Algorithmic bias in financial services to be reviewed in UK

Out-Law News | 21 Mar 2019 | 1:02 pm | 2 min. read

Algorithmic bias in the financial services sector is to be reviewed by the UK's Centre for Data Ethics and Innovation (CDEI).

The review is one of the areas of work the CDEI will take on under a new two year strategy and work programme. Similar bias reviews are planned by the CDEI, including in the areas of local government, recruitment, and crime and justice.

"These sectors merit exploration because:  there is potential for the use of algorithmic decision making in these sectors, decisions made in these sectors have significant impact on people’s lives, there is a risk of algorithms generating or worsening biased decision making and there is corresponding potential for algorithms to address any existing bias in decision-making in these sectors," according to the CDEI's strategy paper.

"We plan to engage with stakeholders across the chosen sectors to build an understanding of current practice. We aim to support the development of technical means for identifying algorithmic bias that have scope to be applied across the chosen sectors, and produce recommendations to the government, as well as advice for industry, about how any potential harms can be identified and minimised," it said.

The CDEI, which is an official, independent adviser to the UK government on the measures needed to maximise the benefits of data and artificial intelligence (AI) for the UK's society and economy, said it will publish an interim report from its bias review by July this year, with a final report to follow by March 2020.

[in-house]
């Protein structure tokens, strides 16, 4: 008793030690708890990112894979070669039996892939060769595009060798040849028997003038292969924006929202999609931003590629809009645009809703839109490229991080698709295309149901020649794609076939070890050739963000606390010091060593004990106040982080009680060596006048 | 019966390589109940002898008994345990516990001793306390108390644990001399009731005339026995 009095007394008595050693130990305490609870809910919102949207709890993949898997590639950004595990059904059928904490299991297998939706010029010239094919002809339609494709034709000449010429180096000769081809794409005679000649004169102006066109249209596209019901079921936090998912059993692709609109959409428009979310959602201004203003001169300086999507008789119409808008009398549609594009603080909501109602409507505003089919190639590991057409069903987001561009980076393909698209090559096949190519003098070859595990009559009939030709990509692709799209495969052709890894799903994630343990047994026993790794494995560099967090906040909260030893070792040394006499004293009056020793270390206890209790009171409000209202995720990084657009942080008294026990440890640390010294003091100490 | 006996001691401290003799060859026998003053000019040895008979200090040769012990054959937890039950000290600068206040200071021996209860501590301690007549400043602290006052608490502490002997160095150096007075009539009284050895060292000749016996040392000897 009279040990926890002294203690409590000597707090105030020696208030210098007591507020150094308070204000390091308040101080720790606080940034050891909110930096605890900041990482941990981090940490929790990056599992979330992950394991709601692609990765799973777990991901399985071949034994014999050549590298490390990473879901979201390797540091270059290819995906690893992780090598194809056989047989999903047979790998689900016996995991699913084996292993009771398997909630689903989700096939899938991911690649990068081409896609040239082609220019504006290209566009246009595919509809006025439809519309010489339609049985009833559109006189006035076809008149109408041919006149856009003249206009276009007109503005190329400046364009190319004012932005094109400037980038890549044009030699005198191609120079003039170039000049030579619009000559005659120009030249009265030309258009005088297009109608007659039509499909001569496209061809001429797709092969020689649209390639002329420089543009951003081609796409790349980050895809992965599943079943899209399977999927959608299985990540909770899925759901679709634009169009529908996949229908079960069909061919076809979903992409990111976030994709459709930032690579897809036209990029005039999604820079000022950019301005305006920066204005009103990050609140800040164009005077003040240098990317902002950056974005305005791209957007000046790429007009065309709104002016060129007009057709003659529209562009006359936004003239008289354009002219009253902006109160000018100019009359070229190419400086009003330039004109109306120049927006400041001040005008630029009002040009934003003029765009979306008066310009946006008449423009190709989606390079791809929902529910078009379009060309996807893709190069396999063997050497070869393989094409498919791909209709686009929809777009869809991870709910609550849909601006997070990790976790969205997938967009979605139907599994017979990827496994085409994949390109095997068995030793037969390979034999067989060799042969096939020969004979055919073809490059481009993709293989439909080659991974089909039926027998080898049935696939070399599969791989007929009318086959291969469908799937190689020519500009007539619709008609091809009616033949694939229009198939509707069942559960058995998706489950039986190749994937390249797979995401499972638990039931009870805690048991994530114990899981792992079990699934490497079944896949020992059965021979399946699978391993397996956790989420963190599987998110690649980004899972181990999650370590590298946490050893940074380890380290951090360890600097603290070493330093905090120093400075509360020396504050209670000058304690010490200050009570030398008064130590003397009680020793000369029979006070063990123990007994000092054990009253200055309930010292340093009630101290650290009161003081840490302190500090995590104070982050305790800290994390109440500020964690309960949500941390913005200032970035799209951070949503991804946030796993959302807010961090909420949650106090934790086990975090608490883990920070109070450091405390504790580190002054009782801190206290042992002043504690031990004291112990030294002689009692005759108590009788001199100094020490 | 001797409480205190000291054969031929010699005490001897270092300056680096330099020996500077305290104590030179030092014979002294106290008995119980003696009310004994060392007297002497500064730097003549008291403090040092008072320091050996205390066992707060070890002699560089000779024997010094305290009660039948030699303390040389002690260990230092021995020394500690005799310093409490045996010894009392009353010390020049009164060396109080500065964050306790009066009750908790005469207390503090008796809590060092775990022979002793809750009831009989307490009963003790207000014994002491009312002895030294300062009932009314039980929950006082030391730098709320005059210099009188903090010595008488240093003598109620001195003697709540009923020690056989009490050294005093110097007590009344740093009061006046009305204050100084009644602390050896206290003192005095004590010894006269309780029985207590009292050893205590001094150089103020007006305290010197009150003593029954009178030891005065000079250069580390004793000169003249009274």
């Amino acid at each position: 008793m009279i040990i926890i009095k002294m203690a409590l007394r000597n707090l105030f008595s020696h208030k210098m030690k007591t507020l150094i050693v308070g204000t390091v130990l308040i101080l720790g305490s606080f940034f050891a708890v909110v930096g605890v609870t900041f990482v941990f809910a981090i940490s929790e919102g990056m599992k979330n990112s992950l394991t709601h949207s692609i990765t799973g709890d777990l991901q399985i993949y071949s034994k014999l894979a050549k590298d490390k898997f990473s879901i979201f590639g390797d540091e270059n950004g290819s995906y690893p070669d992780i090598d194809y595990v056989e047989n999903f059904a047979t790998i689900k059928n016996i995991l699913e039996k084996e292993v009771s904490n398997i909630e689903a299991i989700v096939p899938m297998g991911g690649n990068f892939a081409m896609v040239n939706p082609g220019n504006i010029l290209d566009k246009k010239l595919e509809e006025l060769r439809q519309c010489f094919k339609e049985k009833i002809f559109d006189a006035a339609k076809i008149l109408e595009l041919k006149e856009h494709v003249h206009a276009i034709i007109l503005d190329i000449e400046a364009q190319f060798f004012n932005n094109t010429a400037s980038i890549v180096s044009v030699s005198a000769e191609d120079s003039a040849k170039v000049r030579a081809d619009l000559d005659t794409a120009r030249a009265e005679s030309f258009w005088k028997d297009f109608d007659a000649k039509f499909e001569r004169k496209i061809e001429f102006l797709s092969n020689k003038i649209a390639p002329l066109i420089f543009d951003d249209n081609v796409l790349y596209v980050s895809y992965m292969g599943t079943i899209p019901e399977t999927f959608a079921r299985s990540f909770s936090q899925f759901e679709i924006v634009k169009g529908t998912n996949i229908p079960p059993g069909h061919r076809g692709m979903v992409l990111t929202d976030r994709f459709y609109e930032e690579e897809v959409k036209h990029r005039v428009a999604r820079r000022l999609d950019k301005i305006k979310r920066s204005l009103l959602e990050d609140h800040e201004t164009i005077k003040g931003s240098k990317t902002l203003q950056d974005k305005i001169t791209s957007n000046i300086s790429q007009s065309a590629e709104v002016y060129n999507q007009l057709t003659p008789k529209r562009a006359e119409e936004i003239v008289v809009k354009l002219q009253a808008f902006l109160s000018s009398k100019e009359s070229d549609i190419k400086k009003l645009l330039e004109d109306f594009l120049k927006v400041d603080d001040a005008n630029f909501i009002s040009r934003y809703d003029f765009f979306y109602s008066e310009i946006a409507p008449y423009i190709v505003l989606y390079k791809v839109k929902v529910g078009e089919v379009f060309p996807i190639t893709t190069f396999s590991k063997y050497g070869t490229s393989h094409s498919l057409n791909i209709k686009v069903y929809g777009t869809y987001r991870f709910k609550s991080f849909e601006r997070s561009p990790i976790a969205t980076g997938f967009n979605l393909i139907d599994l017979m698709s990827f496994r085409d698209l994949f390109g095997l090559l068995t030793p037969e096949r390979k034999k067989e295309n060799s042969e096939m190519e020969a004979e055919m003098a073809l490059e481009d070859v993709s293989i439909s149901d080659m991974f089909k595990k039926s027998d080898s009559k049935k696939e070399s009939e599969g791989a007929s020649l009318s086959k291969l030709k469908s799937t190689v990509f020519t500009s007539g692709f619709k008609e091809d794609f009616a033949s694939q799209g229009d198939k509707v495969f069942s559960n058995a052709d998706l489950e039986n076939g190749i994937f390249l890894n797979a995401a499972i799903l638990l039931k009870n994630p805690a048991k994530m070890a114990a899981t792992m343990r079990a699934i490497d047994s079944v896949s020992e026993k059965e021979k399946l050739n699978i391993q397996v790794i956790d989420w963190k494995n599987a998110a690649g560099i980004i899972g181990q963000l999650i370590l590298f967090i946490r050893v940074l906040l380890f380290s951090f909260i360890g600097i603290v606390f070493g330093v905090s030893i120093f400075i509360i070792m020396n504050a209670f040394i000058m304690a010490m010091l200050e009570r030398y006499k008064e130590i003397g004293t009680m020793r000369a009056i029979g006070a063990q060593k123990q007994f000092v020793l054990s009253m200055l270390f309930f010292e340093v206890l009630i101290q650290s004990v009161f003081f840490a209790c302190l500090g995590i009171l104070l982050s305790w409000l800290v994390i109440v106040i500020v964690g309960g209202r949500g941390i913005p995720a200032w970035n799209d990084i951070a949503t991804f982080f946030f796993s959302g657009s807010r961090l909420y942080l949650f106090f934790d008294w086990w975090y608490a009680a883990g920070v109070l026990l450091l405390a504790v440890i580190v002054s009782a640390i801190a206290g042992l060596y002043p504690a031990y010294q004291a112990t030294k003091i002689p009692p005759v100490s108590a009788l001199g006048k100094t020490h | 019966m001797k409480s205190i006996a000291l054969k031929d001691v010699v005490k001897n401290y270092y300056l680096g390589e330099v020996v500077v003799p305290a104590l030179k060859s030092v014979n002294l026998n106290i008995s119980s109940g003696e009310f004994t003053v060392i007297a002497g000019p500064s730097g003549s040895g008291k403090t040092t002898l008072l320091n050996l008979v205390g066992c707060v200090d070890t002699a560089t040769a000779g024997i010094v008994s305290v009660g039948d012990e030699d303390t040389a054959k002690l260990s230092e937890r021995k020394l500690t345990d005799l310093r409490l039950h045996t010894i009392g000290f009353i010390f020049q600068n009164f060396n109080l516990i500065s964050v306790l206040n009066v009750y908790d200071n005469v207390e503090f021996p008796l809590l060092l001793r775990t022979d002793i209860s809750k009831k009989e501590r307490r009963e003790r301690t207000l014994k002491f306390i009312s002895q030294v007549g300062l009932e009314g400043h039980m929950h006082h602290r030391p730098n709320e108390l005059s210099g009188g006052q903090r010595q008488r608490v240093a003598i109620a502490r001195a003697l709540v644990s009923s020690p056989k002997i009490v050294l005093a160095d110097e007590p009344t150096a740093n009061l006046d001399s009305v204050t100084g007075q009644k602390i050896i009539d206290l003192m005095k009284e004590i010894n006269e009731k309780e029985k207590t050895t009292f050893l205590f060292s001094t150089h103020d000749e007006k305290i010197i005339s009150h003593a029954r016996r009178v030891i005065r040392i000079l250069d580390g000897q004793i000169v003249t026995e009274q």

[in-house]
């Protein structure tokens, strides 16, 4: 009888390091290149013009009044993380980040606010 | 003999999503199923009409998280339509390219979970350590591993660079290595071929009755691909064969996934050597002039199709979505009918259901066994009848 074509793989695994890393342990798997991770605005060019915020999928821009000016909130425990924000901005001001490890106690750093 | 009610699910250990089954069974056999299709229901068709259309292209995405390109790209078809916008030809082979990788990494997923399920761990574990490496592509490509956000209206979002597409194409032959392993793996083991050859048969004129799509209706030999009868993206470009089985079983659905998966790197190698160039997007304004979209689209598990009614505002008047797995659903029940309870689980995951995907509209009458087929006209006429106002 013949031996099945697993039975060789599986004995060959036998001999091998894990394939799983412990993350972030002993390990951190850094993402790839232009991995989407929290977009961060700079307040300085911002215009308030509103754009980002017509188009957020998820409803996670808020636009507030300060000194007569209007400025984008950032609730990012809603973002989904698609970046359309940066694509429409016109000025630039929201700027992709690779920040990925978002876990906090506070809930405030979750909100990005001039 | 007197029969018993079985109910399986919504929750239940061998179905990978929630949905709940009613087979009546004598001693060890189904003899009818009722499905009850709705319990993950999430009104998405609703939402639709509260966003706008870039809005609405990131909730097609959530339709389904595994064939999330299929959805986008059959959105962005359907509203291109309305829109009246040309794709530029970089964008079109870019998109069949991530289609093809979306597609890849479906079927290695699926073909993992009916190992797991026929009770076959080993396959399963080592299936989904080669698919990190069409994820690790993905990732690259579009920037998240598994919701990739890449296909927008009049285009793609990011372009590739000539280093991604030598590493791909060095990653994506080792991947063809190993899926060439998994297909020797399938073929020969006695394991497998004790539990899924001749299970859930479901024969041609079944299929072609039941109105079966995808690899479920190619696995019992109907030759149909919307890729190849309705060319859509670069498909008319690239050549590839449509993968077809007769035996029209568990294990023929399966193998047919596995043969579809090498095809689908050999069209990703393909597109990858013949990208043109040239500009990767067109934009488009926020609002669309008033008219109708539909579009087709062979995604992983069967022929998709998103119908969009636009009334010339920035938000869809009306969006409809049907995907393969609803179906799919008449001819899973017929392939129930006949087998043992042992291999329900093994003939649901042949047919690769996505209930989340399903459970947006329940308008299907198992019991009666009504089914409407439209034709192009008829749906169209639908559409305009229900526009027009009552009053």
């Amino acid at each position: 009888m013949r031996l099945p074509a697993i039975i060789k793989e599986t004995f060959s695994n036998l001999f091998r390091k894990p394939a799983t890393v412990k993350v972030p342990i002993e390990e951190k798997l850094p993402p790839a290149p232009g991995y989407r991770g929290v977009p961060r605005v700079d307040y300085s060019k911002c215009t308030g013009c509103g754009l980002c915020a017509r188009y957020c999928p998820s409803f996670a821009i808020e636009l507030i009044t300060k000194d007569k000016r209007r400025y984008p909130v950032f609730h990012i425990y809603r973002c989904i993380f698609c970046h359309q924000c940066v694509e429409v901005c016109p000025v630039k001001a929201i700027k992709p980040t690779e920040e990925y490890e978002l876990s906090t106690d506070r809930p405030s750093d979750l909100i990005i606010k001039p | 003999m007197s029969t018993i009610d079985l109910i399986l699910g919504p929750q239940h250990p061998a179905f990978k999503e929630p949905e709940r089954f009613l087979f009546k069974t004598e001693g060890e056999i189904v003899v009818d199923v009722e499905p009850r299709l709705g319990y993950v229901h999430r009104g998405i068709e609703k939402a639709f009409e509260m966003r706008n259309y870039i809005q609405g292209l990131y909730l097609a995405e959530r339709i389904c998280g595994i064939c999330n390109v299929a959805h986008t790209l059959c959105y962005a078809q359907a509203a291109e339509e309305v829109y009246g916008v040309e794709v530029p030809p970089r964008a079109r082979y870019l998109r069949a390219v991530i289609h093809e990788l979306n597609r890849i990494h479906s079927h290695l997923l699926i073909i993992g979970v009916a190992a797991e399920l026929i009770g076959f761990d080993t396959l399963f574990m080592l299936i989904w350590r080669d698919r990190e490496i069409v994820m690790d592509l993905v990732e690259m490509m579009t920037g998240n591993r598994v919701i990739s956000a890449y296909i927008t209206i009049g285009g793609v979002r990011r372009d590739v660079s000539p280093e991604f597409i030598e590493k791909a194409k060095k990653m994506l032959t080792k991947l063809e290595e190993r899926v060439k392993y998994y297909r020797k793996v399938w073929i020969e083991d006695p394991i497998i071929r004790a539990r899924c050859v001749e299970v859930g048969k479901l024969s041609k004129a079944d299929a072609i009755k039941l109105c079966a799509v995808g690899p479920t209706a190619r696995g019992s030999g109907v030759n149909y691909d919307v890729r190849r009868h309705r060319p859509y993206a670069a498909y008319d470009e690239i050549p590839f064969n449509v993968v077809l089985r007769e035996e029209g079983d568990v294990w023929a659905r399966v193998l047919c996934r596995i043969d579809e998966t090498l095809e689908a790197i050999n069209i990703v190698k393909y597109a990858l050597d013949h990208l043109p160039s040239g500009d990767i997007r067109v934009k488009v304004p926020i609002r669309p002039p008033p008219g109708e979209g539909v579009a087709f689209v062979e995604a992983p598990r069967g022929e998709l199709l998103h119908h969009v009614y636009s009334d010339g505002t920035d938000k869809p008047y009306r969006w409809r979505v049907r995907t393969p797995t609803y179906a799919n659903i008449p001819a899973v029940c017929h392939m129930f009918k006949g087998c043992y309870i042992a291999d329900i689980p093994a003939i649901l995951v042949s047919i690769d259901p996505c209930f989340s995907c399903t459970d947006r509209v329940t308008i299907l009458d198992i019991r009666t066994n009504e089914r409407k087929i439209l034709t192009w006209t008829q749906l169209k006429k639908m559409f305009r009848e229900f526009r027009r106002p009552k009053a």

Announcing the reviews, the government said: "In financial services data analysis has long been used to inform decisions about whether people can be granted loans. But the rise of data and AI machine-learning presents increased issues about the transparency and fairness of such decisions."

A further review will also be carried out by the CDEI into "online targeting". This work will look at "how data is used to shape people’s online environments via the personalisation and targeting of messages, content and services online", it said.

"We plan to explore where, how and why online targeting approaches are used, identify current and potential benefits and harms – to individuals and society – associated with them, and consider alternative governance frameworks that encourage responsible innovation and mitigate harms and hazards," the CDEI said. "We will conduct public dialogue exercises to test levels of public understanding and acceptance of uses of online targeting approaches."

A final report from the online targeting review is due to be published before the end of 2019.

The CDEI's strategy paper outlined how the body intends to work with regulators in the UK.

"Regulators will be both sources of insight and important partners for the CDEI to provide tailored advice on areas where data-driven technology and governance issues intersect with their work," the CDEI said.

"The CDEI will work with regulators to understand and help develop the clear policies, powers and technical solutions they need to meet their regulatory duties in relation to data-driven technology, work with them to ensure public views on data driven technology within their sectors are accounted for in their work, and identify regulatory gaps. We will work particularly closely with the Information Commissioner’s Office – the regulation of data access is a key part of any effective governance of technology driven by it," it said.